The way files are actually stored inside the Git repository is not relevant to how they are treated when displayed. So the
git diff program, when asked to compare two files, first obtains both complete files from the repository and then runs a difference algorithm against them.
git diff looks for non-printable characters in the files and if it looks like the file is likely to be a binary file, it refuses to show the difference. The rationale for that is binary file diffs are not likely to be human readable and will probably mess up your terminal if displayed.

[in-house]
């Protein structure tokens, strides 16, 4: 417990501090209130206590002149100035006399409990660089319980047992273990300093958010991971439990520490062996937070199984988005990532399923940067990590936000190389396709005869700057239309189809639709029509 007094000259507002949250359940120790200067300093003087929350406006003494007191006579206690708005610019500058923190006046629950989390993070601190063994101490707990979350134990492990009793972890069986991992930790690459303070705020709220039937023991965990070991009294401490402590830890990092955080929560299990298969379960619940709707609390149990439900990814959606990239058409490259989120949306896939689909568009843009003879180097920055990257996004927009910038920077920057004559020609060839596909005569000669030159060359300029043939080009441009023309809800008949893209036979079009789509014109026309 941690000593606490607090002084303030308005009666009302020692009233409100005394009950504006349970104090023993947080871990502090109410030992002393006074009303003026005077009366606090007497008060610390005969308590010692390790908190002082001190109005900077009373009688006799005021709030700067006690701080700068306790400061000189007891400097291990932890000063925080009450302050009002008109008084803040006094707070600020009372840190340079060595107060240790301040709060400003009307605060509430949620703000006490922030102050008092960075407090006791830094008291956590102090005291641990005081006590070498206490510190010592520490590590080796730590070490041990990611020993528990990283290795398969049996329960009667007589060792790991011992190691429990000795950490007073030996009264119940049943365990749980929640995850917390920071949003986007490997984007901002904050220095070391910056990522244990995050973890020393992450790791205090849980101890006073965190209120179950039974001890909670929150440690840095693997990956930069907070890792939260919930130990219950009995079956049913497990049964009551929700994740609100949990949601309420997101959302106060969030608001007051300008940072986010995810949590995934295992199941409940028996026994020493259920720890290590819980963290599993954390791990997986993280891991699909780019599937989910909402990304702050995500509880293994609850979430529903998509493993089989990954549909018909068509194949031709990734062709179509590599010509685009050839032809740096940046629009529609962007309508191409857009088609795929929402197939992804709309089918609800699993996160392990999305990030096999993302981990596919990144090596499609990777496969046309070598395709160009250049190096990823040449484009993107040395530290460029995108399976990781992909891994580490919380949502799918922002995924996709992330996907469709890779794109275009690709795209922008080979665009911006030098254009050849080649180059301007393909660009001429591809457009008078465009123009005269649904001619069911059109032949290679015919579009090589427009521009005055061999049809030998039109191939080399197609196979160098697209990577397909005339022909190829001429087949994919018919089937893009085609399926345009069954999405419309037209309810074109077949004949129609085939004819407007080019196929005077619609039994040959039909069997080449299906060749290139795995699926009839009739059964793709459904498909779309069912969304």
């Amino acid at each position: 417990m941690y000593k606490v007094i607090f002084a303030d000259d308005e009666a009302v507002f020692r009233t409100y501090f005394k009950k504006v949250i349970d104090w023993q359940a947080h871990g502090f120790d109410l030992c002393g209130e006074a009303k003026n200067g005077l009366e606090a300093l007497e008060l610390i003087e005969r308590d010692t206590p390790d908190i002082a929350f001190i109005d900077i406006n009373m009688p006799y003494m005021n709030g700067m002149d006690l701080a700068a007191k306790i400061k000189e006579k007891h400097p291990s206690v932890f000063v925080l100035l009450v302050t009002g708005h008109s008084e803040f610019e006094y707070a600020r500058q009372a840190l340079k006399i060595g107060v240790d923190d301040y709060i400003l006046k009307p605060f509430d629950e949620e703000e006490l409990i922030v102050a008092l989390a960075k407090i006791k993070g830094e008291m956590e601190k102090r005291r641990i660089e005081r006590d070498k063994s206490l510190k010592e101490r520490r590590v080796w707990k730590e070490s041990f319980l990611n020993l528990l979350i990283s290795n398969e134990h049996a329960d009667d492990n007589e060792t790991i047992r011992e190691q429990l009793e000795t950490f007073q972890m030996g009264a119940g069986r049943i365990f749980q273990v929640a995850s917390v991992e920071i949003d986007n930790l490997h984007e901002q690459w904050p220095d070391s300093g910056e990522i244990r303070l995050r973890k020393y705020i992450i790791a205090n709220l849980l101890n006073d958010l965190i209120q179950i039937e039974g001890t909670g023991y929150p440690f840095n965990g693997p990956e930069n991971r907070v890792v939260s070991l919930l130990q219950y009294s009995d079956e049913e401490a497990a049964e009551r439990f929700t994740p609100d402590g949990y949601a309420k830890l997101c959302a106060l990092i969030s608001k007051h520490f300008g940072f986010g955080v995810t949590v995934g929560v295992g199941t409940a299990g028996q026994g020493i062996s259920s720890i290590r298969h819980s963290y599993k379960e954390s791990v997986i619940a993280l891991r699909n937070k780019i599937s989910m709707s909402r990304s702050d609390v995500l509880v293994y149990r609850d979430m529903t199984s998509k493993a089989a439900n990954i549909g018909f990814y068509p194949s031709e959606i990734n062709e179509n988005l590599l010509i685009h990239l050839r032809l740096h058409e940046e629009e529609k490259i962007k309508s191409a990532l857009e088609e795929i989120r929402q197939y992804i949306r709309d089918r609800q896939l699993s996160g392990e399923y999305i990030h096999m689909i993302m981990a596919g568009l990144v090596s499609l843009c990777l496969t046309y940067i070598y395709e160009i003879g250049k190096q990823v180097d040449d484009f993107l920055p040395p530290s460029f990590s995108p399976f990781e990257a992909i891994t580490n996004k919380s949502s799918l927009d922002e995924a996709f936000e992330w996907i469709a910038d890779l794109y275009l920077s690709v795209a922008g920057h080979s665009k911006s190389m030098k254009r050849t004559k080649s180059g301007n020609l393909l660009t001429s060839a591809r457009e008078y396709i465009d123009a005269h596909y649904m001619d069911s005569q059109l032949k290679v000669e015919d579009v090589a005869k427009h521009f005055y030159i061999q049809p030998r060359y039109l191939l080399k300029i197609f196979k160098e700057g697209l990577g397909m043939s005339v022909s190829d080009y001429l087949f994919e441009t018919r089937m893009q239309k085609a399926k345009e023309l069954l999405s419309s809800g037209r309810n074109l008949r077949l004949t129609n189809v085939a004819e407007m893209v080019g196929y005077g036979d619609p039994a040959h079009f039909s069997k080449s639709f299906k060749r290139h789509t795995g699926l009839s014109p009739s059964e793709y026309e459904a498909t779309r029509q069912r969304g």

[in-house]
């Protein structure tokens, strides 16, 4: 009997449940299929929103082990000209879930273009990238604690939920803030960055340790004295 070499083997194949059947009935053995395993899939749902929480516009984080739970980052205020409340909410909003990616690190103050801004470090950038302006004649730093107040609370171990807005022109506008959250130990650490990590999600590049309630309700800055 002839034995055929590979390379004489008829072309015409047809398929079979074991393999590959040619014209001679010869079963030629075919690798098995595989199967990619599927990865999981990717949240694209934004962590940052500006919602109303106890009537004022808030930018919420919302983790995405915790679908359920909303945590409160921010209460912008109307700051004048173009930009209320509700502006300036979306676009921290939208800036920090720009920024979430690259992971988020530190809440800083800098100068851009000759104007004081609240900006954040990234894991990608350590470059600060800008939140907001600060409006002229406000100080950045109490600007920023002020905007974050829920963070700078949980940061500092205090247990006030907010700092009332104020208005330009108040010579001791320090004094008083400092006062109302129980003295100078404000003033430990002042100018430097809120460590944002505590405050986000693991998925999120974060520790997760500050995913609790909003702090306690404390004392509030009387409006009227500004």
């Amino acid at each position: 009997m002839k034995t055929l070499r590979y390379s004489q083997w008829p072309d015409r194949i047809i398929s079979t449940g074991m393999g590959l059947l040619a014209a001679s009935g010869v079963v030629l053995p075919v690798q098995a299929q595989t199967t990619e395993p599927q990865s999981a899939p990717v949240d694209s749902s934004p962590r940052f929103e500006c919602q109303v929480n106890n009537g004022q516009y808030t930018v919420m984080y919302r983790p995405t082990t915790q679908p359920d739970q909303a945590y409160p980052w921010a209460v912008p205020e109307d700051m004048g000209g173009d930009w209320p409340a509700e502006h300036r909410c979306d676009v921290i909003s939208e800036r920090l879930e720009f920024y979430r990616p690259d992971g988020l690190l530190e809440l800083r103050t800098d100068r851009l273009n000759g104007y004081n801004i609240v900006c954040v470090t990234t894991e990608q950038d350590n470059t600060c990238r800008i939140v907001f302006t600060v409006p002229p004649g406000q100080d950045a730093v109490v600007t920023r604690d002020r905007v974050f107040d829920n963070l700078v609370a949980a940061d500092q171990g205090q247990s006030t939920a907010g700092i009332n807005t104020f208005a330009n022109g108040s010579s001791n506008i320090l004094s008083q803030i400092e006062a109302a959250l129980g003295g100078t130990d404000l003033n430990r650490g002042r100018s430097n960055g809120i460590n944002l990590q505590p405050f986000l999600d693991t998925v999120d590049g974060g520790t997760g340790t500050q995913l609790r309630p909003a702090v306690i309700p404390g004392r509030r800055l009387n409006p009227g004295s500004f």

However, you can instruct
git diff to always treat files as text using the
--text option. You can specify this for one
git diff --text HEAD HEAD^ file.txt
You can make Git always use this option by setting up a
.gitattributes file that contains:
diff attribute here means:
A path to which the
diff attribute is set is treated as text, even when they contain byte values that normally never appear in text files, such as NUL.